Troops to deploy in three more US cities as federal forces begin Portland withdrawal
The US Justice Department said on Wednesday it would send dozens of law enforcement officials to Cleveland, Milwaukee and Detroit to combat violent crime, expanding the deployment of federal agents to major cities under a programme promoted by President Donald Trump.
The move follows similar deployments to Chicago, Kansas City, Missouri and Albuquerque, New Mexico under what is known as Operation Legend, an initiative launched to address rising crime in some cities as unrest swept the nation after George Floyd’s death in Minneapolis police custody on May 25.
Federal forces deployed in the US city of Portland, rocked by weeks of clashes between demonstrators and law enforcement, will start pulling out of the city on Thursday, Oregon Governor Kate Brown announced.
Acting Homeland Security Secretary Chad Wolf indicated, meanwhile, that an agreement had been reached for federal forces in downtown Portland to give way to local law enforcement – but warned a full pullout depended on the security situation "significantly" improving.
Brown on Wednesday said federal agents would begin a “phased withdrawal” from the state’s largest city.
"After my discussions with (Vice President Mike) Pence and others, the federal government has agreed to withdraw federal officers from Portland," she tweeted.
"They have acted as an occupying force & brought violence. Starting tomorrow, all Customs and Border Protection & ICE officers will leave downtown Portland."
After my discussions with VP Pence and others, the federal government has agreed to withdraw federal officers from Portland. They have acted as an occupying force & brought violence. Starting tomorrow, all Customs and Border Protection & ICE officers will leave downtown Portland.— Governor Kate Brown (@OregonGovBrown) July 29, 2020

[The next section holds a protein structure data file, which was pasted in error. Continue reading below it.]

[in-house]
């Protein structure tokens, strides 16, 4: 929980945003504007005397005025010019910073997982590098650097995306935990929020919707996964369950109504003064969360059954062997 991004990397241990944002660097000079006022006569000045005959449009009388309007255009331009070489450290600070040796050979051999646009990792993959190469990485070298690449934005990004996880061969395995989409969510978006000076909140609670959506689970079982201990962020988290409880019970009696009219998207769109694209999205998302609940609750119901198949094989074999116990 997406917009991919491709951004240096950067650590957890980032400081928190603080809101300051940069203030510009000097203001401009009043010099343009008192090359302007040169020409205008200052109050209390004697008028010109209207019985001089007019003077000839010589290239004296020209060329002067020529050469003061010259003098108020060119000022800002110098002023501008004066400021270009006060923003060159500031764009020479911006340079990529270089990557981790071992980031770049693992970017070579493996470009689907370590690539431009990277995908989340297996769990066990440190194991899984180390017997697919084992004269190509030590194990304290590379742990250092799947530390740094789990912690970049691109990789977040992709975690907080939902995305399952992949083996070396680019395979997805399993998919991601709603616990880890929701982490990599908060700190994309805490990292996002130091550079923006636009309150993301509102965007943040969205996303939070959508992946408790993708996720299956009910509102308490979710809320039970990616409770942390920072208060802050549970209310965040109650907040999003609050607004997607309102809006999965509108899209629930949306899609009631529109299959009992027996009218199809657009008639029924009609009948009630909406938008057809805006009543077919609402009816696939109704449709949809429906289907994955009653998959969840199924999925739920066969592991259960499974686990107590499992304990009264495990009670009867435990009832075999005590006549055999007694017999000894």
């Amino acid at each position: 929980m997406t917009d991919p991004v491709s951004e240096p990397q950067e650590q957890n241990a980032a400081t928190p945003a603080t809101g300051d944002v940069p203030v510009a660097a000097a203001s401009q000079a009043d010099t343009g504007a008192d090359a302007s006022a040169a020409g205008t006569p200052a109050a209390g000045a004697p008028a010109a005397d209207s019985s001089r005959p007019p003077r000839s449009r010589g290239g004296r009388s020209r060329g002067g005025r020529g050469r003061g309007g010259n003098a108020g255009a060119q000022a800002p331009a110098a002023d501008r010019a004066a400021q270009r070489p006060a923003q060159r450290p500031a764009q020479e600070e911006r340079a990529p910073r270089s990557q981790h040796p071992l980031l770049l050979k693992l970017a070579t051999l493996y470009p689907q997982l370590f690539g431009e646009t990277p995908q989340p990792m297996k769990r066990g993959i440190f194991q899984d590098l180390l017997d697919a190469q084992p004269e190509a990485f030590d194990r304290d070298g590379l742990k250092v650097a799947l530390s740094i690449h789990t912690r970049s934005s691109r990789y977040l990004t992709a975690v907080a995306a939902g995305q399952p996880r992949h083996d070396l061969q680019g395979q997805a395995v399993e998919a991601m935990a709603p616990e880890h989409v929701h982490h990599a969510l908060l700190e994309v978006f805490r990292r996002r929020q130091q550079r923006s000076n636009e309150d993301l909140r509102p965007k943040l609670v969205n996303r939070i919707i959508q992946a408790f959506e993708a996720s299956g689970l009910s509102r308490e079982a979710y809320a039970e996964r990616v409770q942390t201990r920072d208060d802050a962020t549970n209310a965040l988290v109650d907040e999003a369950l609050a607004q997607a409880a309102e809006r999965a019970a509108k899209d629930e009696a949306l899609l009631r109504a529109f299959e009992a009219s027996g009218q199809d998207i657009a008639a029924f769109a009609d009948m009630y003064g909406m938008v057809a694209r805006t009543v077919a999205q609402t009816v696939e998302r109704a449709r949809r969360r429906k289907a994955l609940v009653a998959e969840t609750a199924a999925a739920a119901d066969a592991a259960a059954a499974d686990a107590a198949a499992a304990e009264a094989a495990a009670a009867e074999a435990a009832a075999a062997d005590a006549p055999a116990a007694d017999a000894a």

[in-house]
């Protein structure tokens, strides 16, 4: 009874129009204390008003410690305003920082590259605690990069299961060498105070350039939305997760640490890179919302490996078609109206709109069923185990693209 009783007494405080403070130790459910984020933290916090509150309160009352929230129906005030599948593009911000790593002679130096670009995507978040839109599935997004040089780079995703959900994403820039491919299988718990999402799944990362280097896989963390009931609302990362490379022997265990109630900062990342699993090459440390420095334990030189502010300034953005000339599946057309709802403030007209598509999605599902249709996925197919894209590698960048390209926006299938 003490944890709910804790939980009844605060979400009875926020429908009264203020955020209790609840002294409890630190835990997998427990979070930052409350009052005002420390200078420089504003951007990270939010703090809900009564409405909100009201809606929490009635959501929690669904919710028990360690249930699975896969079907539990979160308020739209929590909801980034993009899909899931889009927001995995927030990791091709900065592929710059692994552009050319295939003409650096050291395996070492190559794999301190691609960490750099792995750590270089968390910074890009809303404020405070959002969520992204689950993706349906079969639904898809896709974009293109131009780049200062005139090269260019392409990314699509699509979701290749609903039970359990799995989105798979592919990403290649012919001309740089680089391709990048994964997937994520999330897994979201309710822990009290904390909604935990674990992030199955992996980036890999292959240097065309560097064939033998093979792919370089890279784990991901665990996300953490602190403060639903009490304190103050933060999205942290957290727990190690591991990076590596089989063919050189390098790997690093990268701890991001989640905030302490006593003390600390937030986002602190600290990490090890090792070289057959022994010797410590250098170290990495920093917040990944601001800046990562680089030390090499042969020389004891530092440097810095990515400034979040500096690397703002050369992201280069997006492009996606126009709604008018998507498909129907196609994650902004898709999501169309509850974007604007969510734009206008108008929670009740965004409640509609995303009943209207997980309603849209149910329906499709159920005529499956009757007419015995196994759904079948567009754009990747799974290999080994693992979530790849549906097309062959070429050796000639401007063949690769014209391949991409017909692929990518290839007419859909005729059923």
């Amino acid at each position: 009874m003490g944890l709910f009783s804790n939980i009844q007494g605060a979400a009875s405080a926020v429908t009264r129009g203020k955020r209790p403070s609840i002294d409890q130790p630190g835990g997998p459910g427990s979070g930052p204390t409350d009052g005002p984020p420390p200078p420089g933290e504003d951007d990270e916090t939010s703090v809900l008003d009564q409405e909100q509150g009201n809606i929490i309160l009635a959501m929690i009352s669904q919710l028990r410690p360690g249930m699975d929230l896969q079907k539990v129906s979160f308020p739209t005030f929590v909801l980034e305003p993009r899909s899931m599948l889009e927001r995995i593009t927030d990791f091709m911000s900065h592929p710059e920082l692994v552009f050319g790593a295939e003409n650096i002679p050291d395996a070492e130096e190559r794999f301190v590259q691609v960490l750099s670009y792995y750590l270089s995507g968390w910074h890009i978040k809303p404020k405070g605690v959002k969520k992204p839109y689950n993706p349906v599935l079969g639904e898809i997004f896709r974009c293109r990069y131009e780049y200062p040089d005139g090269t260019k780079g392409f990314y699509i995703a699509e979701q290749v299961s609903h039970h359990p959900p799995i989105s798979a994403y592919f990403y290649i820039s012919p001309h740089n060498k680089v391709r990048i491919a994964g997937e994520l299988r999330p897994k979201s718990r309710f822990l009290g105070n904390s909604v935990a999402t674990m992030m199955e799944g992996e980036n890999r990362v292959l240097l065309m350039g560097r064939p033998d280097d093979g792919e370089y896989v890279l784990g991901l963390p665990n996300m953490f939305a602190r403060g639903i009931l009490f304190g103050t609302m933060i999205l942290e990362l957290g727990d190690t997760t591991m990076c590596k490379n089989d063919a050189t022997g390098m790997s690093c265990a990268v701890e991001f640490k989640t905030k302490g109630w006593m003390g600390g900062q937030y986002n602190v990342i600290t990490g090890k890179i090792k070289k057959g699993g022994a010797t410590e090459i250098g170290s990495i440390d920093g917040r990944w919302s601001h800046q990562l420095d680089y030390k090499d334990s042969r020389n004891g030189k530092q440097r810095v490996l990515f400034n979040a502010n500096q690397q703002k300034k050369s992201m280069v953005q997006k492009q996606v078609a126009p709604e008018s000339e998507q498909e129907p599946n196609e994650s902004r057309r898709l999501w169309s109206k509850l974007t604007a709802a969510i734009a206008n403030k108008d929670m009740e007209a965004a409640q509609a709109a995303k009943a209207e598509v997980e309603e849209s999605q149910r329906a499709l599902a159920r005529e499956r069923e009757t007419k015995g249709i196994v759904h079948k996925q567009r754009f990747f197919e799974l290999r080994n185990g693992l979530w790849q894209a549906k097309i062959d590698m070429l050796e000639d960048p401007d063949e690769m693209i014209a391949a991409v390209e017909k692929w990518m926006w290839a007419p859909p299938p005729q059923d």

In his statement, Wolf said he and Brown had "agreed to a joint plan to end the violent activity in Portland directed at federal properties and law enforcement officers".
The Trump administration sent armed officers, many wearing combat-like gear, to intervene in Portland after weeks of anti-racism and anti-police protests left a federal courthouse and other buildings marred with graffiti and broken windows.
But the protests have only intensified since federal officers arrived, with Democrats assailing the deployment as a ploy to boost Trump's law-and-order credentials as he seeks reelection.
‘Operation Legend isn't about protests or politics’
Distinct from the operation in Portland to secure the federal courthouse, the deployments to Chicago, Kansas City, Missouri and Albuquerque, New Mexico are being made under Operation Legend, an initiative launched to address spikes in violent crimes like murders, which have risen by nearly 31 percent in Detroit compared to 2019.
Matthew Schneider, the chief federal prosecutor in the part of Michigan that includes Detroit, told a briefing on Wednesday that there would be "no federal troops" deployed to his state to interfere with peaceful protests.
"Operation Legend isn't about protests or politics," Schneider said of the programme, which adds resources to existing arrangements between between federal officials and state and local authorities to prosecute criminals.
The surge in crime has come amid an unprecedented economic recession due to the coronavirus pandemic and widespread anti-racism protests ignited by Floyd's death, although the precise cause of higher crime rates was not clear.
Schneider and ATF Special Agent James Deir said that their agents were, in many cases, seeking "fugitives" in connection to the rising violence. "Part of it is ... people are getting on streets, part of it is unsupervised probation," Deir said.
The operation's expansion includes sending 42 federal agents to Detroit and more than 25 to both Milwaukee and Cleveland, according to the Department of Justice. The agents will come from the FBI, the Drug Enforcement Administration, the Bureau of Alcohol, Tobacco, Firearms and Explosives, and the US Marshals Service.
Detroit Mayor Mike Duggan and police chief James Craig on Wednesday released a statement approving Schneider's expansion of the operation on certain conditions. "So long as those staff are used in the continuing effort to enforce federal laws on illegal gun trafficking and gang violence, DPD will continue its strong partnership with those agencies," the statement said.
(FRANCE 24 with AP and REUTERS)
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